Nungesser files a second complaint against Columbia The 100-page complaint again alleges Columbia participated in gender-based harassment, sexual harassment and gender-based misconduct against Nungesser that “was severe, pervasive and objectively offensive” and that deprived him of educational opportunities. Nungesser questions whether male and female students have the same rights, and whether “a false accusation [is] all it takes to lose any right to a normal life and a normal college experience. Complaint:
Columbia’s institutional practice is largely based on the stereotype of the active, voracious, aggressive male and the passive, restrained, non-aggressive woman, which is sex-based stereotyping and overgeneralization that is discriminatory and a clear violation of Title IX.
Nungesser is seeking damages and declaratory relief. Nungesser:
I sincerely hope that Judge Woods allows my case to move on to trial. While I personally would like to put this case behind me, I also think this complaint raises some fundamental questions that our society deserves answers to.
Nungesser amends his complaint against Columbia (document) with extra details, including that he repeatedly contacted the university to find out if Sulkowicz would be allowed to carry the mattress to his graduation:
In the weeks and months before graduation, Paul reached out repeatedly to Columbia administrators, requesting detailed information regarding whether Defendant Columbia would allow Emma to carry the mattress at the graduation ceremony. Despite repeated requests, Defendant Columbia refused to provide him with any information…
The complaint says that Sulkowicz asked twice to take the mattress to the graduation, and was denied, but that she took it anyway and the university did not stop her. The complaint also mentions threats against Nungesser by Sulkowicz (“it’s not safe for him to be on this campus”) and her friends, and says that the male student that Nungesser was cleared of touching is going to produce an interpretative dance about his claim.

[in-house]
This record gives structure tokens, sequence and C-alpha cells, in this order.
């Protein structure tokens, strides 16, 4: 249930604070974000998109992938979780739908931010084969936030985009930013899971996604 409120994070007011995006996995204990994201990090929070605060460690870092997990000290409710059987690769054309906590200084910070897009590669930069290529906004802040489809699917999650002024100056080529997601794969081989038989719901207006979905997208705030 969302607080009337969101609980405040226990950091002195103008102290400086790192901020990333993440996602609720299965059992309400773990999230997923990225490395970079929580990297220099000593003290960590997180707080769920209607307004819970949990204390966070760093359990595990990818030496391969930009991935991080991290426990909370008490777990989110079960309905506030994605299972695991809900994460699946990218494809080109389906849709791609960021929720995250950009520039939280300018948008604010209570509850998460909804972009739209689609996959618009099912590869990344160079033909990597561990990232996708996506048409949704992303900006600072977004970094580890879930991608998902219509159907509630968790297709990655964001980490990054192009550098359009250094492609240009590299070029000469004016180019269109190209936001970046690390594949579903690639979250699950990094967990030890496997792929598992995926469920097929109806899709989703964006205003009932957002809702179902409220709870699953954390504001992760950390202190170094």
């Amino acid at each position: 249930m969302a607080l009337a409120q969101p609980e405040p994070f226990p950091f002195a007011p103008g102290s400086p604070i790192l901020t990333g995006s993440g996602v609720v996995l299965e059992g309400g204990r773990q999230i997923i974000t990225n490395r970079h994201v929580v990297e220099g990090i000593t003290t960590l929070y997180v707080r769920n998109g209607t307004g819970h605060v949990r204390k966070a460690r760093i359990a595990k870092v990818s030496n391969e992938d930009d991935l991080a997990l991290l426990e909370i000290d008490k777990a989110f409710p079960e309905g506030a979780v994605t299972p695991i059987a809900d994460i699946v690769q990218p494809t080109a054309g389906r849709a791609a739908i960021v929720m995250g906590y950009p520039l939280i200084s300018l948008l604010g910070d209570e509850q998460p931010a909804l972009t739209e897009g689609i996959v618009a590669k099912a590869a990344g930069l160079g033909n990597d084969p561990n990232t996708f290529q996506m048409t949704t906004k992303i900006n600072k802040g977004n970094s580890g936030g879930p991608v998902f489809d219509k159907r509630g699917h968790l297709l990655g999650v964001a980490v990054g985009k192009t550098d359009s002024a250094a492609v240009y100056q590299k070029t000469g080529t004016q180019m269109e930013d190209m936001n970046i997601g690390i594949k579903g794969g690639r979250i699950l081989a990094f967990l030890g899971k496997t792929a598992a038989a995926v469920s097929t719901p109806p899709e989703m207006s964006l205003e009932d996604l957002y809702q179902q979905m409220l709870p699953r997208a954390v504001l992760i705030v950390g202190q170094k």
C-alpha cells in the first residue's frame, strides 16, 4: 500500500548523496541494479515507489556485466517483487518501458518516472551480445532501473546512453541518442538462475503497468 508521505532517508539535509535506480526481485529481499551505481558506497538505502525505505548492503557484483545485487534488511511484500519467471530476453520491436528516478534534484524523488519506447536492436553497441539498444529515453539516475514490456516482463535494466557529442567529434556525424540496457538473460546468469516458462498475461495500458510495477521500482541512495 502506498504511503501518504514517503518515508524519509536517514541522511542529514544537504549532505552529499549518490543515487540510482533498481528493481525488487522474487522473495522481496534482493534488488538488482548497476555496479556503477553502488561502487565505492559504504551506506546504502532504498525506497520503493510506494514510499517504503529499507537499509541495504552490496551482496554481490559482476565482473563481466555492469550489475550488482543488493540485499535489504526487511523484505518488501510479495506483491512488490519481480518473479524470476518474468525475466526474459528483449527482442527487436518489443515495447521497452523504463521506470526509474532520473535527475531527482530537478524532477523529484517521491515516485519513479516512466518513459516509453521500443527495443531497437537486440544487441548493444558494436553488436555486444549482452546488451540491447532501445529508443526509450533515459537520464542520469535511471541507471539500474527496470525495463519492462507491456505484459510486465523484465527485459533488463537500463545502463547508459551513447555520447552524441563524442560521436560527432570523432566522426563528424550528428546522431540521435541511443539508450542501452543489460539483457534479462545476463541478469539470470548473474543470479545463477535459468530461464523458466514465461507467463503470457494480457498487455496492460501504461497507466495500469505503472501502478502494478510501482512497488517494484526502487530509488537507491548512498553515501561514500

Nungesser files suit against Columbia, saying that by allowing Sulkowicz to receive course credit for her protest, the school violated Title IX, a 1972 law mandating that federally funded education programs cannot discriminate against people based on sex. The suit alleges the university is complicit in allowing the harassment to commence, and did nothing to stop it, which according to the suit:
significantly damaged, if not effectively destroyed Paul Nungesser’s college experience, his reputation, his emotional well-being and his future career prospects.
The 54-page complaint includes more Facebook messages than were included in the Daily Beast article, including declarations of Sulkowicz’s love for Nungesser before and after the alleged rape. The lawsuit says Sulkowicz tried to get other women to accuse Nungesser of sexual assault, and that just days after Sulkowicz’s appeal was denied, she began getting advice from a publicist and Nungesser began being followed by the media. The accusers shared Nungesser’s name to a Columbia student reporter, and to the New York Post, despite a confidentiality agreement with Columbia. Nungesser’s lawyer:
Here, Columbia University, as an institution, was not only silent, but actively and knowingly supported attacks on Paul Nungesser, after having determined his innocence, legitimizing a fiction. Emma Sulkowicz is merely a footnote to this story, we already know that she cleverly crafted a story and rode it to celebrity on the back on [sic] someone found not responsible.
It’s ridiculous that Paul would sue not only the school but one of my past professors for allowing me to make an art piece. [It is] ridiculous that he would read it as a ‘bullying strategy,’ especially given his continued public attempts to smear my reputation, when really it’s just an artistic expression of the personal trauma I’ve experienced at Columbia.
Sulkowicz is one of 23 students who are part of a federal Title IX complaint filed against Columbia in April for mishandling sexual-assault cases. The allegations in the 100-page complaint include that the University treats survivors and alleged perpetrators unequally, perpetrators are allowed to remain on campus, students are discouraged from reporting sexual assault, LGBTQ students face discrimination in counseling, advising, adjudication, and Greek life, students do not receive accommodations based on mental health disabilities, and sanctions for perpetrators are too lenient.